Tag Archives | Sensor

…It’s Things Thursday: Draganflyer X6?

Draganflyer X6

The Draganflyer X6 “is a remotely operated, unmanned, miniature helicopter designed to carry wireless video cameras and still cameras”.

It’s also one of the most bad-add R/C copters ever made.

Draganflyer X6 Specs

Features include a six rotor co-axial configuration that makes the Draganflyer X6 compact, stable, and powerful, a full carbon fiber folding frame that also makes it light and easy to carry, and 11 on-board sensors that make the X6 the easiest copter to fly in its class, including three gyros, three accelerometers, three magnetometers, one barometric pressure sensor, and one GPS receiver.

Loose radio connection?

No problem; the Draganflyer X6 simply lands itself and waits for you to return.

Loose an engine?

Again, no problem. The Draganflyer is able to continue flying, even with one engine entirely out of commission.

With camera options that range from anti-vibration mounts and digital still camera holds to HD video, low light, thermal infrared and micro video cameras, there’s even a payload option to match every need.

James Bond, eat your heart out.

[Draganflyer X6]

[Via: Gizmodo]

…It’s Stockpile Saturday: Link Fest #1?

Tea Bags

The New York Times wrote a great article about the changes that tea is going through lately in response to its surging popularity.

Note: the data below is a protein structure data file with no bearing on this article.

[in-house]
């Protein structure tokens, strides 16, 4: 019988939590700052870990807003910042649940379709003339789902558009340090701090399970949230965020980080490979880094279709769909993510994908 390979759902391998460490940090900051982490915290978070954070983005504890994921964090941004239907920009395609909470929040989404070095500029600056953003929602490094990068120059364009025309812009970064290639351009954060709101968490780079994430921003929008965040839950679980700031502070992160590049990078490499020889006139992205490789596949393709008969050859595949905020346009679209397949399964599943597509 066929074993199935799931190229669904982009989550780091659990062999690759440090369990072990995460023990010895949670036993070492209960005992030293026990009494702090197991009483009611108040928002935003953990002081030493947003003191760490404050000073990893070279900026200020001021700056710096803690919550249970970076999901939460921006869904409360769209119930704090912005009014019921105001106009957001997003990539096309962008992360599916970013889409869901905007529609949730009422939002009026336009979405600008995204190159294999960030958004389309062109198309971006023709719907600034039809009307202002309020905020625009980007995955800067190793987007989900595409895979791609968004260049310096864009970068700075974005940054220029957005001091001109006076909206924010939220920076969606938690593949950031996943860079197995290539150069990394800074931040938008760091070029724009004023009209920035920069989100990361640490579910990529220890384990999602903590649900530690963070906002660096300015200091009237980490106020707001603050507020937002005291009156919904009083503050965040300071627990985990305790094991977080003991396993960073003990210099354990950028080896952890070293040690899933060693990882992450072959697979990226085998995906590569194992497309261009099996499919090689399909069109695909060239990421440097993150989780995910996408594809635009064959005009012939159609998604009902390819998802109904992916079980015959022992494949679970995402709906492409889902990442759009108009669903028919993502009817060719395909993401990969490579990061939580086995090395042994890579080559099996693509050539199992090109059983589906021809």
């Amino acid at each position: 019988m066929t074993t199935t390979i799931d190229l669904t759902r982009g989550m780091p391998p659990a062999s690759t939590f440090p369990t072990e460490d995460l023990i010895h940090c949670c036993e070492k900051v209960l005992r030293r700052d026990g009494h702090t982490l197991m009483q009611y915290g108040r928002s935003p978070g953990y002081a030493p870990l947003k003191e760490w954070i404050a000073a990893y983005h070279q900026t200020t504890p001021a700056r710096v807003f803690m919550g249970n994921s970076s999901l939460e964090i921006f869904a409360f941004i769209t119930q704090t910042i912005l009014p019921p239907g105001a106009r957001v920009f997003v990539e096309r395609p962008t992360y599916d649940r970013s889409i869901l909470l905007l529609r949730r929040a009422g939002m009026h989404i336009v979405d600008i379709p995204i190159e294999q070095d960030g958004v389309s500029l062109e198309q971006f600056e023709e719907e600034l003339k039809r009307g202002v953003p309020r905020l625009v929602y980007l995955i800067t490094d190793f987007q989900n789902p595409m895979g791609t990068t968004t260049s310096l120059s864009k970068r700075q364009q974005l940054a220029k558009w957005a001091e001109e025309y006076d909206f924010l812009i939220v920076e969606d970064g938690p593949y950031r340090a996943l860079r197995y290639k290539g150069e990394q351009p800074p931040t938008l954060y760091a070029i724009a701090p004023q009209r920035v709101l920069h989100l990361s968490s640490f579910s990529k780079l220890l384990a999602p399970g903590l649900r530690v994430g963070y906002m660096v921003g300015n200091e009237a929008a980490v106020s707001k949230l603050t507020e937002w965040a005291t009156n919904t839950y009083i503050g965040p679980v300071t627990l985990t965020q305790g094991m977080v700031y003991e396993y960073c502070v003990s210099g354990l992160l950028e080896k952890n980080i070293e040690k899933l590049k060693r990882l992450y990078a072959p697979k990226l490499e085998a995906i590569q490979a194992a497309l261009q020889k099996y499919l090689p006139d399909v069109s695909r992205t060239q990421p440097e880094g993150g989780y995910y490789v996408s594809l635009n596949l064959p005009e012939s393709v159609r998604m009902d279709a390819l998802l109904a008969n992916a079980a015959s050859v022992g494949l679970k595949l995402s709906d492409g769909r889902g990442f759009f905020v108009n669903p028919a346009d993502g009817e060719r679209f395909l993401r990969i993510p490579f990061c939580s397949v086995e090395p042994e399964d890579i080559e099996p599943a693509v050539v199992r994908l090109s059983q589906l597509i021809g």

[New York Times – Tea’s Got A Brand New Bag]

Bibi iPod Cover

Designers Laura and Paulina make these Bibi iPod covers that turn your little guy into a little monster.

[E-Mail For Information: laurenandpaulina@hotmail.fr]

[Via: Gizmodiva]

Netdisaster

Netdisaster lets you unleash some fury on the web. Try it out on DYH.

[Netdisaster]

[Via: Mobile Whack]

Park At My House

ParkAtMyHouse.com lets users let and rent parking spaces that would otherwise go unused.

[ParkAtMyHouse.com]

[Via: Autoblog]

A few brave and lucky hackers made a homemade flamethrower out of a toy water gun and some wiper fluid (and some stupidity).

[Via: Clip A Day]

Urban Monarch and Modern Drunkard put together two great guides about how to score free drinks when you go out. Put down the credit card, and slowly step away.

Drinks

[Urban Monarch – Drink For Free]

[Modern Drunkard – The Fine Art Of The Free Drink]

[Photo Via: marc_l’esperance’s]

Smells Of The City

Gawker put together a great map that documents the smells of the New York City subway system. Care for a tour?

[Gawker – New York City Subway Smell Map]

ThrustPac